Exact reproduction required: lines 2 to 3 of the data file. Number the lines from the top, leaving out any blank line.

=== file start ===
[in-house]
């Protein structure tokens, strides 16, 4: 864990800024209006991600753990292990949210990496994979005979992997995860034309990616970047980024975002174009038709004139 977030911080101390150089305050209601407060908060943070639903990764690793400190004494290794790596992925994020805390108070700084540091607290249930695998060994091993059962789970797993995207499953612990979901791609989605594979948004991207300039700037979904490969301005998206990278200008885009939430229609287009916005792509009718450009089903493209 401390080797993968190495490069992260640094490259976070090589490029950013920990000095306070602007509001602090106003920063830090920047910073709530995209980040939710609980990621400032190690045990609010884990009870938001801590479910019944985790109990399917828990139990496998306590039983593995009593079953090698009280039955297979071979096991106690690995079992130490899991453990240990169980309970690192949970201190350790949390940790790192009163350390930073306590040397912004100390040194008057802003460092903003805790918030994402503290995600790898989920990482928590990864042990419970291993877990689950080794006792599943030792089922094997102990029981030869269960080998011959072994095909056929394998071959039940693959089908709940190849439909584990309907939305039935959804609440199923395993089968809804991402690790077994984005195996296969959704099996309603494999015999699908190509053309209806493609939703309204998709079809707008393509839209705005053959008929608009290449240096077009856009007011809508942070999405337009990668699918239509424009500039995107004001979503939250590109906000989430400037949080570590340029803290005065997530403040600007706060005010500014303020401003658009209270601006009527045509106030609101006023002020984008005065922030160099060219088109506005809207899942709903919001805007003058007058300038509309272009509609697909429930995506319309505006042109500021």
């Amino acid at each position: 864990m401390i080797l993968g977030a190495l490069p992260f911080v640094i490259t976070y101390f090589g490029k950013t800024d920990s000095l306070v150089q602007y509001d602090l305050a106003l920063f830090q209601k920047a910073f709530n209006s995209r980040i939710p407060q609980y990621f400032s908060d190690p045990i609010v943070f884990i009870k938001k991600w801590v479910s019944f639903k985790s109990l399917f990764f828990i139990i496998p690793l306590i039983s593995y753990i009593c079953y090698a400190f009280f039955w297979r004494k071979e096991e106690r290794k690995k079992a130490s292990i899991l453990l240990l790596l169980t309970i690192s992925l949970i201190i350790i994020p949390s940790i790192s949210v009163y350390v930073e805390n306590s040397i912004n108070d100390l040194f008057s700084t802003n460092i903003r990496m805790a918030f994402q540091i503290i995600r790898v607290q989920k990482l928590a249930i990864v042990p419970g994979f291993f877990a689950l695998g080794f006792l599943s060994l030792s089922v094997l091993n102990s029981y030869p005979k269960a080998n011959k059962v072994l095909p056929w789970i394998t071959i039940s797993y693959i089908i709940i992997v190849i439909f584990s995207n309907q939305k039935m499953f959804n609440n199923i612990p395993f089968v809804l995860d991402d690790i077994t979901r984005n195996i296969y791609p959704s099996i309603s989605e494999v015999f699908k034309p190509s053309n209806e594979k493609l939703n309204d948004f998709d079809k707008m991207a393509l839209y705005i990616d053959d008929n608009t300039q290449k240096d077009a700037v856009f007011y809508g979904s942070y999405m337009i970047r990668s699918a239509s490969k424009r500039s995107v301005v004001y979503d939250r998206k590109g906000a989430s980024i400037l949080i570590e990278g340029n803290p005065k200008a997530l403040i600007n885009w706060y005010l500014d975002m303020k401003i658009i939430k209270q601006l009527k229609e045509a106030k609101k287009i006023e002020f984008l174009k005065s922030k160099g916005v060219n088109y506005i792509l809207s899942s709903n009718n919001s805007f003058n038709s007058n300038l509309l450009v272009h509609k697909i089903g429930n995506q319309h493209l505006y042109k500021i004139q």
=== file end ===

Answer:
């Protein structure tokens, strides 16, 4: 864990800024209006991600753990292990949210990496994979005979992997995860034309990616970047980024975002174009038709004139 977030911080101390150089305050209601407060908060943070639903990764690793400190004494290794790596992925994020805390108070700084540091607290249930695998060994091993059962789970797993995207499953612990979901791609989605594979948004991207300039700037979904490969301005998206990278200008885009939430229609287009916005792509009718450009089903493209 401390080797993968190495490069992260640094490259976070090589490029950013920990000095306070602007509001602090106003920063830090920047910073709530995209980040939710609980990621400032190690045990609010884990009870938001801590479910019944985790109990399917828990139990496998306590039983593995009593079953090698009280039955297979071979096991106690690995079992130490899991453990240990169980309970690192949970201190350790949390940790790192009163350390930073306590040397912004100390040194008057802003460092903003805790918030994402503290995600790898989920990482928590990864042990419970291993877990689950080794006792599943030792089922094997102990029981030869269960080998011959072994095909056929394998071959039940693959089908709940190849439909584990309907939305039935959804609440199923395993089968809804991402690790077994984005195996296969959704099996309603494999015999699908190509053309209806493609939703309204998709079809707008393509839209705005053959008929608009290449240096077009856009007011809508942070999405337009990668699918239509424009500039995107004001979503939250590109906000989430400037949080570590340029803290005065997530403040600007706060005010500014303020401003658009209270601006009527045509106030609101006023002020984008005065922030160099060219088109506005809207899942709903919001805007003058007058300038509309272009509609697909429930995506319309505006042109500021």
């Amino acid at each position: 864990m401390i080797l993968g977030a190495l490069p992260f911080v640094i490259t976070y101390f090589g490029k950013t800024d920990s000095l306070v150089q602007y509001d602090l305050a106003l920063f830090q209601k920047a910073f709530n209006s995209r980040i939710p407060q609980y990621f400032s908060d190690p045990i609010v943070f884990i009870k938001k991600w801590v479910s019944f639903k985790s109990l399917f990764f828990i139990i496998p690793l306590i039983s593995y753990i009593c079953y090698a400190f009280f039955w297979r004494k071979e096991e106690r290794k690995k079992a130490s292990i899991l453990l240990l790596l169980t309970i690192s992925l949970i201190i350790i994020p949390s940790i790192s949210v009163y350390v930073e805390n306590s040397i912004n108070d100390l040194f008057s700084t802003n460092i903003r990496m805790a918030f994402q540091i503290i995600r790898v607290q989920k990482l928590a249930i990864v042990p419970g994979f291993f877990a689950l695998g080794f006792l599943s060994l030792s089922v094997l091993n102990s029981y030869p005979k269960a080998n011959k059962v072994l095909p056929w789970i394998t071959i039940s797993y693959i089908i709940i992997v190849i439909f584990s995207n309907q939305k039935m499953f959804n609440n199923i612990p395993f089968v809804l995860d991402d690790i077994t979901r984005n195996i296969y791609p959704s099996i309603s989605e494999v015999f699908k034309p190509s053309n209806e594979k493609l939703n309204d948004f998709d079809k707008m991207a393509l839209y705005i990616d053959d008929n608009t300039q290449k240096d077009a700037v856009f007011y809508g979904s942070y999405m337009i970047r990668s699918a239509s490969k424009r500039s995107v301005v004001y979503d939250r998206k590109g906000a989430s980024i400037l949080i570590e990278g340029n803290p005065k200008a997530l403040i600007n885009w706060y005010l500014d975002m303020k401003i658009i939430k209270q601006l009527k229609e045509a106030k609101k287009i006023e002020f984008l174009k005065s922030k160099g916005v060219n088109y506005i792509l809207s899942s709903n009718n919001s805007f003058n038709s007058n300038l509309l450009v272009h509609k697909i089903g429930n995506q319309h493209l505006y042109k500021i004139q």